N.Korea military wants talks with US

Updated: 2007-07-13 13:29

SEOUL, South Korea - North Korea's military proposed Friday holding direct talks with US forces, an unusual plea amid recent progress on the nuclear standoff between the two countries.

The North's Korean Peoples Army proposed the talks, also be attended by a UN representative, "for the purpose of discussing the issues related to ensuring the peace and security on the Korean peninsula," the chief of the North Korean military's mission at the truce village of Panmunjom said in a statement carried by the official Korean Central News Agency.

"It is easy to miss a chance, but difficult to get it," North Korea warned.

The plea comes amid rising hopes for a peace treaty to replace the 54-year-old Korean War armistice in light of progress on the nuclear issue. North Korea is expected to soon shut down its sole operating atomic reactor in accord with a February agreement with the US and other regional powers.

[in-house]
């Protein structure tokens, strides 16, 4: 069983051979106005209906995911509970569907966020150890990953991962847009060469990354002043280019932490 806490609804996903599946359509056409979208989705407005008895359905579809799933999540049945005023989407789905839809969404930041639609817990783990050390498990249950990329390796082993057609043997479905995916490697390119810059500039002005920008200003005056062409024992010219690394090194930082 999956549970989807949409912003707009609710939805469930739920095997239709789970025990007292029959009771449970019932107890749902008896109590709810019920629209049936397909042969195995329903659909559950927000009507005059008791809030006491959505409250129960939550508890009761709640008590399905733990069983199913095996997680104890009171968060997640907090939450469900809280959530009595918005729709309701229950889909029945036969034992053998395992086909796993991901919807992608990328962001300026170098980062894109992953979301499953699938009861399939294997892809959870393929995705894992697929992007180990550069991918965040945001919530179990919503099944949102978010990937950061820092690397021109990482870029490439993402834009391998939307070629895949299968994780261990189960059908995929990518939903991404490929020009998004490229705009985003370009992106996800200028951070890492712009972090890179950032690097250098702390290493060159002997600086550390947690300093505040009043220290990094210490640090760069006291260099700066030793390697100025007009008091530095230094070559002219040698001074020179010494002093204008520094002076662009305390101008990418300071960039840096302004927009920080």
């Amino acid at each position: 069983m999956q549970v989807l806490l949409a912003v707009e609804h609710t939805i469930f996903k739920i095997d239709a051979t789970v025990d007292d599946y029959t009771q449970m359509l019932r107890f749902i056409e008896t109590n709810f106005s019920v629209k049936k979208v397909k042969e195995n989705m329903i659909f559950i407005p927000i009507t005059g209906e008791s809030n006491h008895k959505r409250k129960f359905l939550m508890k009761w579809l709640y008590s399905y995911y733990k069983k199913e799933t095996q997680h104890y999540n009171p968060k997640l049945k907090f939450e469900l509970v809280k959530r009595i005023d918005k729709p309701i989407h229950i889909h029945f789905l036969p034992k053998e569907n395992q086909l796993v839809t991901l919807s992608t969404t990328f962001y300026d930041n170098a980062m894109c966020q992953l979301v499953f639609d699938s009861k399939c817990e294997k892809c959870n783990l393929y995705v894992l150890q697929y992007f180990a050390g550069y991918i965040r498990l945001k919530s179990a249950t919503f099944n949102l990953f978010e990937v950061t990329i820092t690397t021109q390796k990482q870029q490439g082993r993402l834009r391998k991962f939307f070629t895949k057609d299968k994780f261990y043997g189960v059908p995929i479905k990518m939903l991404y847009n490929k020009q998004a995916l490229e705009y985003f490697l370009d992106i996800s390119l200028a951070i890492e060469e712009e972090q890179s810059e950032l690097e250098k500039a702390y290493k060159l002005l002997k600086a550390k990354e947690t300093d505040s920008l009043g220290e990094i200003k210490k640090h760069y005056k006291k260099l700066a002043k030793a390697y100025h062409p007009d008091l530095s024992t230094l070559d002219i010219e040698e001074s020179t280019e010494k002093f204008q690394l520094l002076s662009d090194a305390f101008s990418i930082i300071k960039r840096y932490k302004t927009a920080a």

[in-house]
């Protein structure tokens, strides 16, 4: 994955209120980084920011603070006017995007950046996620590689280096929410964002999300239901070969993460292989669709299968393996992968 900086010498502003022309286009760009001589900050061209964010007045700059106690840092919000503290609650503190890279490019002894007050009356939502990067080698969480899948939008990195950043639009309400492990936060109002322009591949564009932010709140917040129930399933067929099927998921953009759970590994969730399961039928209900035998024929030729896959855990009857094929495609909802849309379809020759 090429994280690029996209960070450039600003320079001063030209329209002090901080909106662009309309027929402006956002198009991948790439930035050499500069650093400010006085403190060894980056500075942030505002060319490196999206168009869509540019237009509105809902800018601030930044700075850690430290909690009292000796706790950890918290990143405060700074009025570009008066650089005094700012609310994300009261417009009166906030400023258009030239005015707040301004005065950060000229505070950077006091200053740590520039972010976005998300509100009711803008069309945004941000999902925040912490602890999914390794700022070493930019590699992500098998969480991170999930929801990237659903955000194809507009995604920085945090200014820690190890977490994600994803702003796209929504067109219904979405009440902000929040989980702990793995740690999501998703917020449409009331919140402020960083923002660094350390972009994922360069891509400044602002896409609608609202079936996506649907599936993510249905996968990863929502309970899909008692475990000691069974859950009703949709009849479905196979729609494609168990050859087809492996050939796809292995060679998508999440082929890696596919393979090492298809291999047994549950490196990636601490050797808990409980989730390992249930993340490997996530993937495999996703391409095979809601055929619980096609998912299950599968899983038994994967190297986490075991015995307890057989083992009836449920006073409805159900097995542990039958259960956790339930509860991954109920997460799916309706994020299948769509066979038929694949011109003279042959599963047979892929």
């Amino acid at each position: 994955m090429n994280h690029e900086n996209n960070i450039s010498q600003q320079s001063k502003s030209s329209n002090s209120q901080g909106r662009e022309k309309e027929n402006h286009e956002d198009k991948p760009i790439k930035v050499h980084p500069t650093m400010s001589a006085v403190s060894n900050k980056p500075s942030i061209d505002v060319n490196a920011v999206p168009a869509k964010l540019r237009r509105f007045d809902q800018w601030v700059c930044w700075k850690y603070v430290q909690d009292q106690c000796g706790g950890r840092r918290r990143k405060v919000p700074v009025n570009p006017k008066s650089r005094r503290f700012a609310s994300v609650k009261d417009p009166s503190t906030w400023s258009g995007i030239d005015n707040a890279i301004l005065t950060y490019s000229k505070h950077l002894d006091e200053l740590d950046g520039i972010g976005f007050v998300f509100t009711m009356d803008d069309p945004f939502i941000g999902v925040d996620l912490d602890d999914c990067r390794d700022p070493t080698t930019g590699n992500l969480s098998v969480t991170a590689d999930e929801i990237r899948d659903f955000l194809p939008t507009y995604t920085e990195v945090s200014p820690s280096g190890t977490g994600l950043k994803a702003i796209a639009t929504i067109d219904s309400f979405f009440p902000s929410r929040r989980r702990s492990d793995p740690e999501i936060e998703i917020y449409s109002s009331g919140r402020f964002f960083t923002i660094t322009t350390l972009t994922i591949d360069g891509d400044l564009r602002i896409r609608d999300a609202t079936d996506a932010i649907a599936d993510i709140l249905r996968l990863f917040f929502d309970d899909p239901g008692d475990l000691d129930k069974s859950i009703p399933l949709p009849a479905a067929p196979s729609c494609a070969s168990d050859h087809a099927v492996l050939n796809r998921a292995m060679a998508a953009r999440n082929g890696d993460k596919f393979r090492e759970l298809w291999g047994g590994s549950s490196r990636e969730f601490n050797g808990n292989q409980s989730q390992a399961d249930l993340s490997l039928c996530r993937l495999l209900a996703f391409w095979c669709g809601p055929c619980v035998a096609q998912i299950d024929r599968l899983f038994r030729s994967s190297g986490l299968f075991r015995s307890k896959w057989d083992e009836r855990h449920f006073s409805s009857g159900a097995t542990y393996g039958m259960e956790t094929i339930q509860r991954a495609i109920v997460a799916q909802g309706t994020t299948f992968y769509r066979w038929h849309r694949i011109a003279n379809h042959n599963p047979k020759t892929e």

Under agreements to resolve the nuclear issue, the sides also agreed to start discussing a peace regime to replace the armistice that ended the 1953 Korean War. That cease-fire has never been replaced by a peace treaty.

But indicating that any further progress on detente will be difficult, North Korea's proposal came at the end of a lengthy statement criticizing Washington for stoking tension on the peninsula through the international standoff over Pyongyang's nuclear program.

The military said that if US pressure persists, implementing recent agreements on the nuclear issue would not be possible.

It added that North Korea also "will have no option but to exert utmost efforts for further rounding off the means for retaliatory strike strong enough to cope with the US nuclear attack and pre-emptive strike in order to protect its dignity, sovereignty and right to existence."

Officers from the US and North Korea have held general-level meetings since 1953, and lower-ranking officers also regularly consult at Panmunjom over administration of the cease-fire.

The US military in South Korea had no immediate comment on North Korea's request.

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